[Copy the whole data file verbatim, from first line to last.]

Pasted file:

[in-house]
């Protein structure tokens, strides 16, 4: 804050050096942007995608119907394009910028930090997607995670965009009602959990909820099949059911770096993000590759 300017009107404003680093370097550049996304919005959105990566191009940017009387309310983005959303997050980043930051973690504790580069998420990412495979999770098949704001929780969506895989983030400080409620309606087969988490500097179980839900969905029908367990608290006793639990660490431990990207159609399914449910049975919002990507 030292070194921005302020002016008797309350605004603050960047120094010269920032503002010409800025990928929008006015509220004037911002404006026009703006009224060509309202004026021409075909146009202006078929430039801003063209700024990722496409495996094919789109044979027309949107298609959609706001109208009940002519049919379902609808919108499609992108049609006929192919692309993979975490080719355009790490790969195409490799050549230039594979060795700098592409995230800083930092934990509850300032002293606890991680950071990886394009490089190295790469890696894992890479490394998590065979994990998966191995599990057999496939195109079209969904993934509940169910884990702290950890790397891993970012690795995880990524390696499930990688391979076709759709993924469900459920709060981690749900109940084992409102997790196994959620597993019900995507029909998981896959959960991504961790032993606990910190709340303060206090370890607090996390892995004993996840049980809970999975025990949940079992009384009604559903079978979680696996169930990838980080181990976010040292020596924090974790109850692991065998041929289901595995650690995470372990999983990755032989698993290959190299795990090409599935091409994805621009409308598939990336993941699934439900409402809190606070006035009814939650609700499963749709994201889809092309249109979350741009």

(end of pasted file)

[in-house]
């Protein structure tokens, strides 16, 4: 804050050096942007995608119907394009910028930090997607995670965009009602959990909820099949059911770096993000590759 300017009107404003680093370097550049996304919005959105990566191009940017009387309310983005959303997050980043930051973690504790580069998420990412495979999770098949704001929780969506895989983030400080409620309606087969988490500097179980839900969905029908367990608290006793639990660490431990990207159609399914449910049975919002990507 030292070194921005302020002016008797309350605004603050960047120094010269920032503002010409800025990928929008006015509220004037911002404006026009703006009224060509309202004026021409075909146009202006078929430039801003063209700024990722496409495996094919789109044979027309949107298609959609706001109208009940002519049919379902609808919108499609992108049609006929192919692309993979975490080719355009790490790969195409490799050549230039594979060795700098592409995230800083930092934990509850300032002293606890991680950071990886394009490089190295790469890696894992890479490394998590065979994990998966191995599990057999496939195109079209969904993934509940169910884990702290950890790397891993970012690795995880990524390696499930990688391979076709759709993924469900459920709060981690749900109940084992409102997790196994959620597993019900995507029909998981896959959960991504961790032993606990910190709340303060206090370890607090996390892995004993996840049980809970999975025990949940079992009384009604559903079978979680696996169930990838980080181990976010040292020596924090974790109850692991065998041929289901595995650690995470372990999983990755032989698993290959190299795990090409599935091409994805621009409308598939990336993941699934439900409402809190606070006035009814939650609700499963749709994201889809092309249109979350741009």